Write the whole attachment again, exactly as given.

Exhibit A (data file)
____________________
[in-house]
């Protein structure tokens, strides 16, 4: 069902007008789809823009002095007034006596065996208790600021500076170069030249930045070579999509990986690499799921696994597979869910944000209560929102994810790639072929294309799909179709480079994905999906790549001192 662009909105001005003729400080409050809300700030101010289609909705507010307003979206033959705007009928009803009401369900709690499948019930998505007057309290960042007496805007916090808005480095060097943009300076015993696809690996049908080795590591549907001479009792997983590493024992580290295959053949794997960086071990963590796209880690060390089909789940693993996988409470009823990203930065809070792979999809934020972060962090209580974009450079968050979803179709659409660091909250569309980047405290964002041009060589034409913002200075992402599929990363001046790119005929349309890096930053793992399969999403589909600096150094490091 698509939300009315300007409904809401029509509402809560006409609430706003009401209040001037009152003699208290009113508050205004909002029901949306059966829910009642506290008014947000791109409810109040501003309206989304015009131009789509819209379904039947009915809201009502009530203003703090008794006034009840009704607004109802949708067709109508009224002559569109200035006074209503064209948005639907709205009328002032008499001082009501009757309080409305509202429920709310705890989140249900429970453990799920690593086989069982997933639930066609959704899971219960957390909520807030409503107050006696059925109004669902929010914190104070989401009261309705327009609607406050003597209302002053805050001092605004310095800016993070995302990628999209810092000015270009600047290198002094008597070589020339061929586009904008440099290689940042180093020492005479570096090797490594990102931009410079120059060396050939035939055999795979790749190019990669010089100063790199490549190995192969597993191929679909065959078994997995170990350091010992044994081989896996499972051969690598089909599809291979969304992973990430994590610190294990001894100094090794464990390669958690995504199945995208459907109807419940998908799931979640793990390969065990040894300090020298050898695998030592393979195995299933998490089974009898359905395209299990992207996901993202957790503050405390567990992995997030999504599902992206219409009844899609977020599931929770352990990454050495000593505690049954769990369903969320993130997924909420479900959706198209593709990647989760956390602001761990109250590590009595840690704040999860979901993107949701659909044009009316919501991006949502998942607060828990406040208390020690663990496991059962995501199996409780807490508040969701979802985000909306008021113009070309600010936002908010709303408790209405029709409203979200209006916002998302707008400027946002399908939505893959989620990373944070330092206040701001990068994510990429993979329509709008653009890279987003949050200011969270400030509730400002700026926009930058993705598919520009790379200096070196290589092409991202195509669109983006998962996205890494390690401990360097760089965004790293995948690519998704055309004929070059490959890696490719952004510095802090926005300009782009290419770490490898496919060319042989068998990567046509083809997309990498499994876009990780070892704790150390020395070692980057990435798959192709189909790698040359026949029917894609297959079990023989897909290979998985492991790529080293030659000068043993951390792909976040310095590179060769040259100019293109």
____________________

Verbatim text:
[in-house]
């Protein structure tokens, strides 16, 4: 069902007008789809823009002095007034006596065996208790600021500076170069030249930045070579999509990986690499799921696994597979869910944000209560929102994810790639072929294309799909179709480079994905999906790549001192 662009909105001005003729400080409050809300700030101010289609909705507010307003979206033959705007009928009803009401369900709690499948019930998505007057309290960042007496805007916090808005480095060097943009300076015993696809690996049908080795590591549907001479009792997983590493024992580290295959053949794997960086071990963590796209880690060390089909789940693993996988409470009823990203930065809070792979999809934020972060962090209580974009450079968050979803179709659409660091909250569309980047405290964002041009060589034409913002200075992402599929990363001046790119005929349309890096930053793992399969999403589909600096150094490091 698509939300009315300007409904809401029509509402809560006409609430706003009401209040001037009152003699208290009113508050205004909002029901949306059966829910009642506290008014947000791109409810109040501003309206989304015009131009789509819209379904039947009915809201009502009530203003703090008794006034009840009704607004109802949708067709109508009224002559569109200035006074209503064209948005639907709205009328002032008499001082009501009757309080409305509202429920709310705890989140249900429970453990799920690593086989069982997933639930066609959704899971219960957390909520807030409503107050006696059925109004669902929010914190104070989401009261309705327009609607406050003597209302002053805050001092605004310095800016993070995302990628999209810092000015270009600047290198002094008597070589020339061929586009904008440099290689940042180093020492005479570096090797490594990102931009410079120059060396050939035939055999795979790749190019990669010089100063790199490549190995192969597993191929679909065959078994997995170990350091010992044994081989896996499972051969690598089909599809291979969304992973990430994590610190294990001894100094090794464990390669958690995504199945995208459907109807419940998908799931979640793990390969065990040894300090020298050898695998030592393979195995299933998490089974009898359905395209299990992207996901993202957790503050405390567990992995997030999504599902992206219409009844899609977020599931929770352990990454050495000593505690049954769990369903969320993130997924909420479900959706198209593709990647989760956390602001761990109250590590009595840690704040999860979901993107949701659909044009009316919501991006949502998942607060828990406040208390020690663990496991059962995501199996409780807490508040969701979802985000909306008021113009070309600010936002908010709303408790209405029709409203979200209006916002998302707008400027946002399908939505893959989620990373944070330092206040701001990068994510990429993979329509709008653009890279987003949050200011969270400030509730400002700026926009930058993705598919520009790379200096070196290589092409991202195509669109983006998962996205890494390690401990360097760089965004790293995948690519998704055309004929070059490959890696490719952004510095802090926005300009782009290419770490490898496919060319042989068998990567046509083809997309990498499994876009990780070892704790150390020395070692980057990435798959192709189909790698040359026949029917894609297959079990023989897909290979998985492991790529080293030659000068043993951390792909976040310095590179060769040259100019293109």